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Exercise – Dot Pitch Image

Answer

  • Q: What is the dot pitch of an image displayed on a 19” monitor with a resolution of 1,280 by 1,024?

  • A:

Dot pitch = 19 / 1639.2 inches

= 0.01159 inches

= 0.01159 / 0.039 mm

= 0.30 mm

Note:

Z = (12802 + 10242)1/2 = 1639.2


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Dot Pitch Image Table

Note: Dot pitch figures in mm (millimeters)


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Dot Pitch Example

  • Q: A 19” CRT monitor, made by Vapour Hardware Inc., has a dot pitch specification of 0.28 mm. What is the highest resolution at which this monitor will reliably operate?

  • A:

1,280 by 1,024

Discussion: Just read the value above from the dot pitch image table. For a 19” monitor, a 1,280 by 1,024 image has a dot pitch of 0.30 mm. The monitor’s dot pitch specification exceeds this, therefore, the monitor will work fine at this resolution. However, a 1,600 by 1,200 image on a 19” monitor requires a dot pitch of 0.24, which is beyond the capability of the example monitor.


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Exercise – Dot Pitch

  • Q: A 17” CRT monitor has a dot pitch specification of 0.30 mm. What is the highest resolution at which this monitor may operate?

  • A:

Skip answer

Answer


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Exercise – Dot Pitch

Answer

  • Q: A 17” CRT monitor has a dot pitch specification of 0.30 mm. What is the highest resolution at which this monitor may operate?

  • A: 1,024 by 768


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Interlacing

  • Interlacing is an image drawing technique whereby the electron guns draw only half the horizontal lines with each pass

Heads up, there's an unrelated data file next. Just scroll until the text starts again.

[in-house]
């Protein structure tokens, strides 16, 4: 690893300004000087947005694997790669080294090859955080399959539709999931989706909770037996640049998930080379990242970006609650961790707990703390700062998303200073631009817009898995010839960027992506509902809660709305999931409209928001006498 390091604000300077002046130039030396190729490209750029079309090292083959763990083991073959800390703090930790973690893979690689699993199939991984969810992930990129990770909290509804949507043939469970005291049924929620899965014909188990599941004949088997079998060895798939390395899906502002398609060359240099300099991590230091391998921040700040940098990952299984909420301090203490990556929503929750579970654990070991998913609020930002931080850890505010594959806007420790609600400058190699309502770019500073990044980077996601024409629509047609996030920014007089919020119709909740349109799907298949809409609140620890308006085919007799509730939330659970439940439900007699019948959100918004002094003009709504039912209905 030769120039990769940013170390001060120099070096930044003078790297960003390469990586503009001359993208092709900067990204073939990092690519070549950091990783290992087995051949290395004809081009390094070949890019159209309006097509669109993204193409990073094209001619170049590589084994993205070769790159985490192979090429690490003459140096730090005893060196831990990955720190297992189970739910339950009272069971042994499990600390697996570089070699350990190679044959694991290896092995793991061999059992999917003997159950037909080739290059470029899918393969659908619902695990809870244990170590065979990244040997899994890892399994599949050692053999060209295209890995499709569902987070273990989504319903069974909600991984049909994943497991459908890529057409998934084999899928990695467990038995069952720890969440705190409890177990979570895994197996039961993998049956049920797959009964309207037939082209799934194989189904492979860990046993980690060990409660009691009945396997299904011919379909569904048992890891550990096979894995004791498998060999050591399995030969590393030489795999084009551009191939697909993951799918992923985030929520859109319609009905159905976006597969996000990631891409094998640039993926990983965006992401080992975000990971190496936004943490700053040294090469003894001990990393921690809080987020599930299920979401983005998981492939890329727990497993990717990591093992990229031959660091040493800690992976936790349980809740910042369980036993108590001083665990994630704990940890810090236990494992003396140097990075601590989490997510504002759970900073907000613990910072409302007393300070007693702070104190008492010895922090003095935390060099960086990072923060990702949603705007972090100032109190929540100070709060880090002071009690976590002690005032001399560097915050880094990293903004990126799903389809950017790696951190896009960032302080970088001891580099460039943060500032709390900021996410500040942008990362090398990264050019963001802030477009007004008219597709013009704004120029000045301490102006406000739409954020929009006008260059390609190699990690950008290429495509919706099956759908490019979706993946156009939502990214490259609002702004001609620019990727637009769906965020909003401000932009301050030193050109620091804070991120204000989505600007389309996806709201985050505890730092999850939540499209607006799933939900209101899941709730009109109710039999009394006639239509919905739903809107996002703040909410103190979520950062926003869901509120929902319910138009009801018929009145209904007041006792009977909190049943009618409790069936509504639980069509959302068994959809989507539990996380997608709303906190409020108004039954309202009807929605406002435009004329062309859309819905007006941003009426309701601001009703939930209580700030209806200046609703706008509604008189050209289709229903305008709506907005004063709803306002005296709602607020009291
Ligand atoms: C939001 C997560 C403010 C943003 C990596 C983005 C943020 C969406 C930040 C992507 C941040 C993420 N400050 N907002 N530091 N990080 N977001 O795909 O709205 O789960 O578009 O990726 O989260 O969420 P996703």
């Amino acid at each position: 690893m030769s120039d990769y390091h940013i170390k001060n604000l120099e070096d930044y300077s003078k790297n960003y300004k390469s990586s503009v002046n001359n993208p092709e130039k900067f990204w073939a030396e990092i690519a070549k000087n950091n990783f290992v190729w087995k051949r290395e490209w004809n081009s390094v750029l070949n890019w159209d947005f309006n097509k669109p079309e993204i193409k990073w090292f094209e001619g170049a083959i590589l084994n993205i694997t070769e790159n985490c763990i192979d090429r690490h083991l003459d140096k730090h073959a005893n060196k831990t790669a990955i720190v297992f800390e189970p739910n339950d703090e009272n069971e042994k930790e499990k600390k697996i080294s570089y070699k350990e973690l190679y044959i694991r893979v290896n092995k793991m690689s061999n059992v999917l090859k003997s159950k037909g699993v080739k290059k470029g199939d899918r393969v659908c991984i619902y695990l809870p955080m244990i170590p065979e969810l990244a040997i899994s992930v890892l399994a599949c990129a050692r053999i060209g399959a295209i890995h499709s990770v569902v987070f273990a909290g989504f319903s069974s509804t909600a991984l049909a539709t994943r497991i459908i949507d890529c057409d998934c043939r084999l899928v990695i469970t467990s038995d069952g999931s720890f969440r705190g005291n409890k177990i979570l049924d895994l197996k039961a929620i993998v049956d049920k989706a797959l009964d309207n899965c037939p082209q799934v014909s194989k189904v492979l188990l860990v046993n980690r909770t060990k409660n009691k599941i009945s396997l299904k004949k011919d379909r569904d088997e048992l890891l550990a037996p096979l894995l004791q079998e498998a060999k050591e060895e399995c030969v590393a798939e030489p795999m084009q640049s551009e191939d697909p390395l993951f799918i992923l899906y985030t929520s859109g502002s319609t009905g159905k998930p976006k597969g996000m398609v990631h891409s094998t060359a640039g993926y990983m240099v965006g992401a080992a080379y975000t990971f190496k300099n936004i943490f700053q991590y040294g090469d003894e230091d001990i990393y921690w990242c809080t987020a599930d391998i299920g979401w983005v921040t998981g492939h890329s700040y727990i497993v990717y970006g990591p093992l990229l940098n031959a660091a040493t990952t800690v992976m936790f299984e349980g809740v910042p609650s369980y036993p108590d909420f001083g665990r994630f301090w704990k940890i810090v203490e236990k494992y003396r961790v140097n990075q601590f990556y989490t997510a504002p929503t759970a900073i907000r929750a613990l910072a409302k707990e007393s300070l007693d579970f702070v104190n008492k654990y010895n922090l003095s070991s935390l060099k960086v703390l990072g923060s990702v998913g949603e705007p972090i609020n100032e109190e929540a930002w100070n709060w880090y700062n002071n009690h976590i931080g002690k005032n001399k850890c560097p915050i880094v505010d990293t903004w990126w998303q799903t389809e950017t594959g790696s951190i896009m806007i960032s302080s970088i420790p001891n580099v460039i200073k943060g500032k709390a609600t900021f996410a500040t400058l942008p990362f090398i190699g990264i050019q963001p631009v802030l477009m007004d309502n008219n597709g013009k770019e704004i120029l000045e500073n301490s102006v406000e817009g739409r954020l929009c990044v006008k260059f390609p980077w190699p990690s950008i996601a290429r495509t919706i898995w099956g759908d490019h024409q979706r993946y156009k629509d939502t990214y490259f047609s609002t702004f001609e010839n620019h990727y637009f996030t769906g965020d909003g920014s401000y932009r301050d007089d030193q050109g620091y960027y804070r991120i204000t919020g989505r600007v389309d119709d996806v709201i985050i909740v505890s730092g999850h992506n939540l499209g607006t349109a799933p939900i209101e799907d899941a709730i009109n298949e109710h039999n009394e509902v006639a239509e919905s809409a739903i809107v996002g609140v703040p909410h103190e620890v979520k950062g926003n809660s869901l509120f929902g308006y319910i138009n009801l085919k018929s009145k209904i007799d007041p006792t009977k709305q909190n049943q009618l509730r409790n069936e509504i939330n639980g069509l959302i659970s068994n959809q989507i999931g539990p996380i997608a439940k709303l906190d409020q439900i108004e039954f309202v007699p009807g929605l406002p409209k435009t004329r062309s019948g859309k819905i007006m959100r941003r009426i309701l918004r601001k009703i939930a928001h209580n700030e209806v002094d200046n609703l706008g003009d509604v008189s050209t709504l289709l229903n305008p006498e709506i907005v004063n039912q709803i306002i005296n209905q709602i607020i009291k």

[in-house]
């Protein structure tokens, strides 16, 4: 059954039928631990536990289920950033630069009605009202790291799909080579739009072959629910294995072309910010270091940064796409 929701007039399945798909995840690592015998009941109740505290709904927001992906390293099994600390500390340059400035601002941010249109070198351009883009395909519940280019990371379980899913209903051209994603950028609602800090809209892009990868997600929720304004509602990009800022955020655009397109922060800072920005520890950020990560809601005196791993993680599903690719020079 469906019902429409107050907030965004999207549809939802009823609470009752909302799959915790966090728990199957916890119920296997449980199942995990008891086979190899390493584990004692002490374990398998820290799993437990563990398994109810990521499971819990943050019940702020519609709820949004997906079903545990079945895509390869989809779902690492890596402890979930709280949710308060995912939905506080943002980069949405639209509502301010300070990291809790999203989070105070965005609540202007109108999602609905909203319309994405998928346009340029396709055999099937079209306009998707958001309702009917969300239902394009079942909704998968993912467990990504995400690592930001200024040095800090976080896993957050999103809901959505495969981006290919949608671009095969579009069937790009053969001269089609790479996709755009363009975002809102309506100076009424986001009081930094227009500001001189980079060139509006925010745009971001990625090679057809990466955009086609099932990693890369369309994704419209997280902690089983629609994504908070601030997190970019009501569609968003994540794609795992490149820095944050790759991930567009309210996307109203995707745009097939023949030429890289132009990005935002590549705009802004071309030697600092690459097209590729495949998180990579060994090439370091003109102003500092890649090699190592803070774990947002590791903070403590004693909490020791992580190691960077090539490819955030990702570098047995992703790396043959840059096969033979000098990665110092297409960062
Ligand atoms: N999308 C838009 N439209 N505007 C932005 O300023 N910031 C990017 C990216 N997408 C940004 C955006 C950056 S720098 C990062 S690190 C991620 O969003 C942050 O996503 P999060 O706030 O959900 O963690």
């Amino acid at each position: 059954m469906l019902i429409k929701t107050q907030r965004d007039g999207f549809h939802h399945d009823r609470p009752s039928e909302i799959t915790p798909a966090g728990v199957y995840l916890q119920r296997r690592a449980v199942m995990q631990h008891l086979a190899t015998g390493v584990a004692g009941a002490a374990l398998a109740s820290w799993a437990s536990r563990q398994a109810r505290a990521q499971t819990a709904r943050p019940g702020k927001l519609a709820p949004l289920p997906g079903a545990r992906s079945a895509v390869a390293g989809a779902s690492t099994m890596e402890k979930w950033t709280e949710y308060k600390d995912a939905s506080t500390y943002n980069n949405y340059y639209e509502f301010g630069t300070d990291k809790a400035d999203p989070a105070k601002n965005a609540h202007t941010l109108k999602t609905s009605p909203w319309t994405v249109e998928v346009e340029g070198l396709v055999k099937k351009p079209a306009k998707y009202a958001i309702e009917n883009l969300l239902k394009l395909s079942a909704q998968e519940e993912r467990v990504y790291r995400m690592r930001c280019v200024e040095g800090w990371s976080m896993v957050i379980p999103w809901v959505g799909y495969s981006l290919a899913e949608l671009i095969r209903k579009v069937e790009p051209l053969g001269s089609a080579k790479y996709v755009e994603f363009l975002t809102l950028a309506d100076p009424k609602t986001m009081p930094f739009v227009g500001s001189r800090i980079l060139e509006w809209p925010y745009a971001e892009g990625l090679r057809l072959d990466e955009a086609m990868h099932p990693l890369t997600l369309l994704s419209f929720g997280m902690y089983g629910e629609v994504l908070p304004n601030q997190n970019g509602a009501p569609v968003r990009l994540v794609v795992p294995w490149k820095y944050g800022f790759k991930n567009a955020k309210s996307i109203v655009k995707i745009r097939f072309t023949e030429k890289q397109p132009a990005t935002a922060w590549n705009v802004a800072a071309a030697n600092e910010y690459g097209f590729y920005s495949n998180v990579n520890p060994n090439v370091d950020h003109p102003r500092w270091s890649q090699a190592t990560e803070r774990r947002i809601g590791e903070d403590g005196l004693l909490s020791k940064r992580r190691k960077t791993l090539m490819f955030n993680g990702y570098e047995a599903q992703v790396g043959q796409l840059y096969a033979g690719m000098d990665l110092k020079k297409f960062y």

• The odd lines are drawn on the 1st pass, the even lines are drawn on the 2nd pass

  • A non-interlaced imaged is completely drawn in one pass

  • Let’s see…


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Electron beam “on” (drawing)

Electron beam “off” (retracing)

Interlacing Animation

Non-interlaced scanning

Interlaced scanning


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Uses of Interlacing

  • TVs use interlaced scanning

  • Computer monitors (CRTs) use non-interlaced scanning


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Horizontalretrace

Verticalretrace

Retracing

  • Retracing is the act of repositioning the electron beam

  • The beam must undergo horizontal retrace (once per line) and vertical retrace (once per image)


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Scan Frequency

  • Horizontal scan frequency

    • The frequency with which an electron beam moves back-and-forth

    • The rate of drawing each line in an image

    • Typical range: 30-65 kHz

  • Vertical scan frequency

    • The frequency with which an electron beam moves up-and-down

    • Also called vertical refresh rate , refresh rate, vertical frequency, vertical scan rate, or frame rate

    • The rate of drawing images

    • Typical range: 45-120 Hz


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Multi-scan Monitors

  • A multi-scan monitor can adjust to the horizontal and vertical scan frequencies of the video signal produced by the interface

  • Also called multi-sync, multi-frequency, or variable-frequency monitors


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Video Frequency

  • The frequency at which pixels are drawn on the display

  • Specified as a maximum capability of the monitor